Here’s the scenario.

You’re a writer, say. You put words on paper and put those papers into the hands of people who read them. Or maybe you put words on screens and let Twitter do your billing: I PUT A WORD HERE. COME READ IT.

Whatever your method (paper, pen, computer), or your strategy for garnering readership (bullhorns, Twitter), you surely require one simple thing, day in and day out.

That thing?

Ideas.

All people — not just writers, but innovators, business people and mind benders require ideas to fuel their fire. Turns out, we have lots of them. Every single day. But the challenge, our challenge, is capturing those ideas.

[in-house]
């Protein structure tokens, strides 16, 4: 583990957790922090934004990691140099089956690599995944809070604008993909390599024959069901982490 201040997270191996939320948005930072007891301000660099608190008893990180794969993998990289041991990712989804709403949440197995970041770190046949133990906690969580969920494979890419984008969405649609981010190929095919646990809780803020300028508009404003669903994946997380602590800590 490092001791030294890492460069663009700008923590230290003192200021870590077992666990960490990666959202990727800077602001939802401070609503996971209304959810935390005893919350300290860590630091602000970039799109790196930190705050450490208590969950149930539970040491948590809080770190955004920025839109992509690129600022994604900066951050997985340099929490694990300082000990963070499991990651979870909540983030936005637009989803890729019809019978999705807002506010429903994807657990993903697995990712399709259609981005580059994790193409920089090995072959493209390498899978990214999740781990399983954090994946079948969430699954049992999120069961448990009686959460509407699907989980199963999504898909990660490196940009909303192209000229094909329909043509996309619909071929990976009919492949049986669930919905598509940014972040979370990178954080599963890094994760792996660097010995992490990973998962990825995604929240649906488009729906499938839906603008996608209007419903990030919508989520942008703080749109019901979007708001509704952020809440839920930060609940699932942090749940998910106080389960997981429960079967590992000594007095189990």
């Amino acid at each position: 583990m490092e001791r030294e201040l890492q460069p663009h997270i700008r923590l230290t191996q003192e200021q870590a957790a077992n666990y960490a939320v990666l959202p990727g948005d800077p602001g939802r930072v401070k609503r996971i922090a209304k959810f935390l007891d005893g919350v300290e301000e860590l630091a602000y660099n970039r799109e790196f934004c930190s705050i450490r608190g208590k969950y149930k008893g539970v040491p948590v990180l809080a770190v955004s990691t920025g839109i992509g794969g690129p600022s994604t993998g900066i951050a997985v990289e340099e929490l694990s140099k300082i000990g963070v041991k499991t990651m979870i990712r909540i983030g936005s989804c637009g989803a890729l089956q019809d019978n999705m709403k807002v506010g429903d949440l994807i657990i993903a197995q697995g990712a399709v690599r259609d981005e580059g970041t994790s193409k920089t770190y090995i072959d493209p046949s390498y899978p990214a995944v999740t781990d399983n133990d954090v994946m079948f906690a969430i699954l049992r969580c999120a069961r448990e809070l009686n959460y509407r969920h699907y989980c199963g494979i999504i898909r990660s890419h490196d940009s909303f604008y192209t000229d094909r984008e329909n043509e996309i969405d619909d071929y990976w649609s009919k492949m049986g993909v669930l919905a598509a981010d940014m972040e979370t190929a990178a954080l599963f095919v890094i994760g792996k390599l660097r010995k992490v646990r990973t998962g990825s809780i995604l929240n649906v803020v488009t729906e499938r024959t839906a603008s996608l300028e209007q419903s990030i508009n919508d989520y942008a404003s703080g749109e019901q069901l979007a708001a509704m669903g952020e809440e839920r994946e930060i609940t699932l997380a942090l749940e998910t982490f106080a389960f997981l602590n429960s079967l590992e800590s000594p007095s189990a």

When you have an idea in the shower, do you write it down? No. When you have an idea while tossing and turning at night, do you write that down? Not likely. When you have an idea while in a subway, do you type it into your iphone? Sometimes.

The problem, it seems, is not the finding of ideas, but the documenting of them.

So get a notebook. A tiny one. Not your regular hefty journal. Not your iphone. A real notebook you can touch and look at and think: THIS IS FOR MY GREAT-BAD-UGLY IDEAS. ALL OF THEM.

I like this little thin one from Moleskine.

Carry it around. Use it just for ideas.

Do it.

Do you have one? Does it work for you?

Intentional work is the key to great innovation.

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